Cap Karoso, Indonesia
Named for Karoso beach on which it is located, this resort is a gateway into the tightly preserved culture and landscape of Sumba island.
Surrounded by towering cliffs and turquoise lagoons with coral reefs, Cap Karoso has gone the extra mile to respect the local community and landscape, blending contemporary Indonesian art and modernist buildings with traditionally styled pavilions, ikat woven textiles and crafts made locally with age-old techniques. Everything from the 47 rooms and 20 villas to the casual and fine-dining restaurants to the onsite farm pays homage to the island of Sumba, albeit through a distinctly contemporary lens.
Led by first-time hoteliers Fabrice and Evguenia Ivara, the hotel pays equal reverence to local Marapu culture and French flair, grounded in the duo’s Parisian roots. Before they even started planning, Fabrice and Evguenia sought local advice and hosted a ceremony for 600 islanders to receive ancestral blessing to open a hotel. After demonstrating their commitment to honouring and working with the island’s heritage and communities, the locals bestowed their blessings upon the Ivaras. The couple opened Cap Karoso at the end of last year.
“When my husband and I first visited Sumba in 2017, we fell in love with the island and got this idea of creating a place for like-minded travellers, where the wildness and authenticity of Sumba would encounter the sophistication of a certain lifestyle that we both enjoy,” Evguenia said. “Now, reflecting on this journey, which has lasted six years, what I see the most is the story of human encounters and co-creation. During the work on Cap Karoso, we have crossed paths with a range of incredible professionals, from designers to farmers, from a Sumbanese ikat-weaver to a French perfume-maker. Each of them brought a part of their soul into this project – and this is what the journey was always supposed to be.”
Architecture and interior design
Led by Gary Fell of GFAB Architects, the resort’s architecture is a contemporary tribute to tradition. Clean lines and modern simplicity are combined with five buildings constructed like a Sumbanese village at the centre of the footprint. Fell’s approach to the structures are complemented by Jakarta-based Bitte Design Studio’s interior concept, which fuses contemporary aesthetics with pieces created with age-old craft techniques by local artisans. The reception and lobby area feature a cotton wall-hanging by Sumbanese master weaver Kornelis Ndapakamang, travertine blocks that reimagine Sumbanese megaliths, and bespoke teak and rattan furniture made with materials sourced from within Indonesia. Colourful custom tiles by Gaya Ceramic and geometric wooden pillars by Kalpa Taru Bali also appear in the hotel’s Beach Club.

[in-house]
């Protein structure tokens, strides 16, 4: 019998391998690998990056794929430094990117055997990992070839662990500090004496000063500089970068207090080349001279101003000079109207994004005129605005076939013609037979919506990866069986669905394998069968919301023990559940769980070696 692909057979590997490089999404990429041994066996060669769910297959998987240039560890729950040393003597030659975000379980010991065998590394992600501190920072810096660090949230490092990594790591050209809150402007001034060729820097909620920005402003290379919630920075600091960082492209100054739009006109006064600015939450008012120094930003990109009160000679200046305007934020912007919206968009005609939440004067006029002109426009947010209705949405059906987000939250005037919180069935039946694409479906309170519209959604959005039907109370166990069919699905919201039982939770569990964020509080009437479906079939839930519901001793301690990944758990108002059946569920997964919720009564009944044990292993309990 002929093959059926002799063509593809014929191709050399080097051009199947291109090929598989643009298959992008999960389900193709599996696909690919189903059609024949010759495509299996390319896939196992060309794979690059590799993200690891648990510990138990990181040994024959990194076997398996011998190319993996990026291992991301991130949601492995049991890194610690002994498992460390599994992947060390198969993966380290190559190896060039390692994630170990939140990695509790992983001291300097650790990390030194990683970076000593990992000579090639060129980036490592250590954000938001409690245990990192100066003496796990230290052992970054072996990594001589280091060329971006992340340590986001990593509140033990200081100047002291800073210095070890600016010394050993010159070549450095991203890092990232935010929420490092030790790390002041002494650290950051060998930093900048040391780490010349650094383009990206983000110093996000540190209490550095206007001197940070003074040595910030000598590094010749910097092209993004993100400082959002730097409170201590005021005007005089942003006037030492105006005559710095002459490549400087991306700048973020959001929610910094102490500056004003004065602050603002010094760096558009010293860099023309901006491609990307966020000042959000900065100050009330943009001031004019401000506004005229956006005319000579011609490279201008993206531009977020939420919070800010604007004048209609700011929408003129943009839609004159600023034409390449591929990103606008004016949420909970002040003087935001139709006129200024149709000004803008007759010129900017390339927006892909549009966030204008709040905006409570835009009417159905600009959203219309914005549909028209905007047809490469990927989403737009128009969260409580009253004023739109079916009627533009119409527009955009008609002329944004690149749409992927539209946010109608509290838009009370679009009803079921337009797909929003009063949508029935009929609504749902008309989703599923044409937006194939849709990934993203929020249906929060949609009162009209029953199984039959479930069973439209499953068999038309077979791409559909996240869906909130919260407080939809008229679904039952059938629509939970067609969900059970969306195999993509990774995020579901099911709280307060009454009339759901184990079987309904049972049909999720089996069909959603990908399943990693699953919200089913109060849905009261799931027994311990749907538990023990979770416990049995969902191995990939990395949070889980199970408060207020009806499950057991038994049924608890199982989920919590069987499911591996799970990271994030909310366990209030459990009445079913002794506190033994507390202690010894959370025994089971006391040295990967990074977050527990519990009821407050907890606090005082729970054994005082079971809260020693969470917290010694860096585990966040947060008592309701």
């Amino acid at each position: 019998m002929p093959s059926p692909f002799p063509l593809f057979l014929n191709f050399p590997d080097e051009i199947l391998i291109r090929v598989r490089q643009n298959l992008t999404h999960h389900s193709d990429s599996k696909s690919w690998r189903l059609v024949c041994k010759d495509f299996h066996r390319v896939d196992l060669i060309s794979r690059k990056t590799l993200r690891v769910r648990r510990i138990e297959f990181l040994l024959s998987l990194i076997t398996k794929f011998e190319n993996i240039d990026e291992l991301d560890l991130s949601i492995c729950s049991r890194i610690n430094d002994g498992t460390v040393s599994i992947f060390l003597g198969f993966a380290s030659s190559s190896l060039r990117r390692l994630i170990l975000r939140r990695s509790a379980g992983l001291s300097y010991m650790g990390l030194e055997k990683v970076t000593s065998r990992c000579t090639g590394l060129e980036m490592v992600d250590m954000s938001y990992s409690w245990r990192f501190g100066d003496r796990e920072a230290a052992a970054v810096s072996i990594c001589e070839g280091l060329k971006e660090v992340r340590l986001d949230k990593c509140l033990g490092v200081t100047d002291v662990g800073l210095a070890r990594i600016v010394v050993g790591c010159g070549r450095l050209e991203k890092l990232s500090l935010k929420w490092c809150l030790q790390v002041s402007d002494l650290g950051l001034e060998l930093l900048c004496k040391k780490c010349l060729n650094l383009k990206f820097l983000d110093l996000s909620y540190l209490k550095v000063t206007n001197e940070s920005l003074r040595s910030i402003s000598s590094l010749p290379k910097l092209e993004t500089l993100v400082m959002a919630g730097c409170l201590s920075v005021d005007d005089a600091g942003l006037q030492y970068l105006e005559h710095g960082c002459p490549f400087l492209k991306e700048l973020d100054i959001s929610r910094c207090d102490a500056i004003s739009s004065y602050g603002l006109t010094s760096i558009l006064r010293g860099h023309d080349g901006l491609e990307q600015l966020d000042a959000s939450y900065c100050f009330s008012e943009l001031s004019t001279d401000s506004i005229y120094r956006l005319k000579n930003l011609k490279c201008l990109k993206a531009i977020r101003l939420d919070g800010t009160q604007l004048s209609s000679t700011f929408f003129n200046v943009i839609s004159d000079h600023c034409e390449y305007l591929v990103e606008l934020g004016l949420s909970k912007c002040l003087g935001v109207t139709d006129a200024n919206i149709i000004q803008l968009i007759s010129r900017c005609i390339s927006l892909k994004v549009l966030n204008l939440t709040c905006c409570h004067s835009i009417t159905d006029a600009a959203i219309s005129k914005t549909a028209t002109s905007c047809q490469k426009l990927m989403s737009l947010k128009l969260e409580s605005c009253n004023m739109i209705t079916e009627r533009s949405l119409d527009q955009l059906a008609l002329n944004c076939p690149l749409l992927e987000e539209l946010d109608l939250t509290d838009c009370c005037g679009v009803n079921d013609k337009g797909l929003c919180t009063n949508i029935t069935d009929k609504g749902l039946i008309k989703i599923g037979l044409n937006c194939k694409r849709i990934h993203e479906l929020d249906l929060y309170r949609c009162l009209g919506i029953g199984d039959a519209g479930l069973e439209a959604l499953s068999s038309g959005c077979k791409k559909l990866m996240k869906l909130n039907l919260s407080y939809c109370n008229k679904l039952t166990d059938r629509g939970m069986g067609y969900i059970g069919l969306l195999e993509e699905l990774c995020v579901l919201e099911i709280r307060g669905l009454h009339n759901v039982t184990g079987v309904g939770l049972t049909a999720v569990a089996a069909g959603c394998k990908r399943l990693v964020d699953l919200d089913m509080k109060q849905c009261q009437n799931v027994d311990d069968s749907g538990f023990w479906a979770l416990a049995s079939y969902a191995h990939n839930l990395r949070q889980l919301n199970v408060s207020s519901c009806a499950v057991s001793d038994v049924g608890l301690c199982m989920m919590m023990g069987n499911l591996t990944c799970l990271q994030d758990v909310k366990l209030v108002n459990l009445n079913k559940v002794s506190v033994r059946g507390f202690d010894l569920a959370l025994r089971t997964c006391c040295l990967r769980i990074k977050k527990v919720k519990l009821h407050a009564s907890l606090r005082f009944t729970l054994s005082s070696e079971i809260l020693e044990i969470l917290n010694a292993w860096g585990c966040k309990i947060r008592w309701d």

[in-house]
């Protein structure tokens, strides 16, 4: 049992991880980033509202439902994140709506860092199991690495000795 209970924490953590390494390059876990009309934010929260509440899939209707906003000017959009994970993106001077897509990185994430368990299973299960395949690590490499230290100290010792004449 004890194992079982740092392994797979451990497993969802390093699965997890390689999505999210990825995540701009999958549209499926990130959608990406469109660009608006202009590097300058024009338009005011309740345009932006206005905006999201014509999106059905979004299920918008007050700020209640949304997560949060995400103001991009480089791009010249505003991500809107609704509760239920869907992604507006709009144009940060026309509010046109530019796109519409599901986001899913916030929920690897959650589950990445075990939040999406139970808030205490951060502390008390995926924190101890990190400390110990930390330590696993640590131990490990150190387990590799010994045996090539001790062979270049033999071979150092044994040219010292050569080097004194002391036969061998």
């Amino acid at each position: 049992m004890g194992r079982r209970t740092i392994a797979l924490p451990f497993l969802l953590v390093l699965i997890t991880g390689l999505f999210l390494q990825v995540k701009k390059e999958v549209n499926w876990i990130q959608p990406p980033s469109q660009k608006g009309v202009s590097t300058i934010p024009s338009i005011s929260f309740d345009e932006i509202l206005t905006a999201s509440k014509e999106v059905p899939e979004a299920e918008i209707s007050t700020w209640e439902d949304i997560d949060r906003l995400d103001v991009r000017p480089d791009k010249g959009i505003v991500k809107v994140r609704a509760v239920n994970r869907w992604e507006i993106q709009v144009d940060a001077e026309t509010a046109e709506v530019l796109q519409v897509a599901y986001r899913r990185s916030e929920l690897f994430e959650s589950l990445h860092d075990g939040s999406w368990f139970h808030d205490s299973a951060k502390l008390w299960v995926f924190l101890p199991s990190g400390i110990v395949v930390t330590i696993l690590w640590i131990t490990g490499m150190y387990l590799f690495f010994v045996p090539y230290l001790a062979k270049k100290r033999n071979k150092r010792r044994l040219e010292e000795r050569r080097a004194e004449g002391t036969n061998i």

One-of-a-kind pieces also adorn guestrooms. Walls are lined with artworks by emerging Indonesian and international contemporary artists such as Alexander Sebastianus, Yuki Nakayama, and Ines Katamso, while shelves boast hand-carved statues made by artisans in the surrounding villages. Beyond the art, each room is also a testament to indoor-outdoor living, with some offering open-air soaking tubs and others featuring private decks with lounge areas. Providing the ultimate sense of seclusion within the sprawling property, villas have private infinity pools and open-air kitchens with barbecues.
In all rooms, guests remain connected to the local area with hand-carved wooden headboards showcasing geometric symbols from Sumba ikats and additional bespoke furnishings in locally sourced rattan, bamboo, and teak. Terrazzo, polished concrete, and natural plaster restore a balanced sense of contemporaneity, alongside tables by designer Sarah Ellison and fabrics by Pierre Frey. A custom room fragrance and bath amenities were developed by Grasse-based perfumer Gerard Gatti, and Cabas bags designed by sustainable luxury brand Stelar are also placed in each room for guests to use during stays.
The casual all-day Beach Club offers family-inspired cuisine created with local produce and has a zero-waste objective, while the lobby-adjacent Julang restaurant is operated by international chefs visiting for short takeovers, reflecting Cap Karoso’s commitment to collaboration. That same spirit is applied to a host of visiting artists and DJs, whose onsite residencies throughout the year colour the hotel with a truly original ambiance and reflect an inherent enthusiasm for both the arts and one-of-a-kind guest experiences.
To help foster a sustainable development of the local community, the resort team worked with local Kodi people to better understand the surrounding villages and the communities’ beliefs and, in turn, develop meaningful cultural programmes for guests. Cap Karoso also hired alumni of the NGO Sumba Hospitality Foundation, allowing young talent to stay on their island instead of looking for work far from home.
With Cap Karoso Farm, the resort also has many programmes in place to teach local farmers and younger generations skills that they can bring to their own land. The farm hosts a training programme in biological farming and permaculture, and any interested locals can participate in workshops to learn about plant propagation, nursery skills, plant care, and garden maintenance, as well as basic health and safety in and around the garden.
The property draws at least 50% of its energy from an onsite solar panel park, and it was landscaped to rehabilitate the land as well as reduce the need for air-conditioning. Villas and bungalows are also planted with green roofs and natural fertilizer is produced from the hotel’s own buffaloes.
A 50-minute flight from Bali, Sumba feels a world away from some of Indonesia’s more well-known destinations. It is defined by a largely untouched landscape, megalithic tombs and traditional houses with soaring peaked roofs.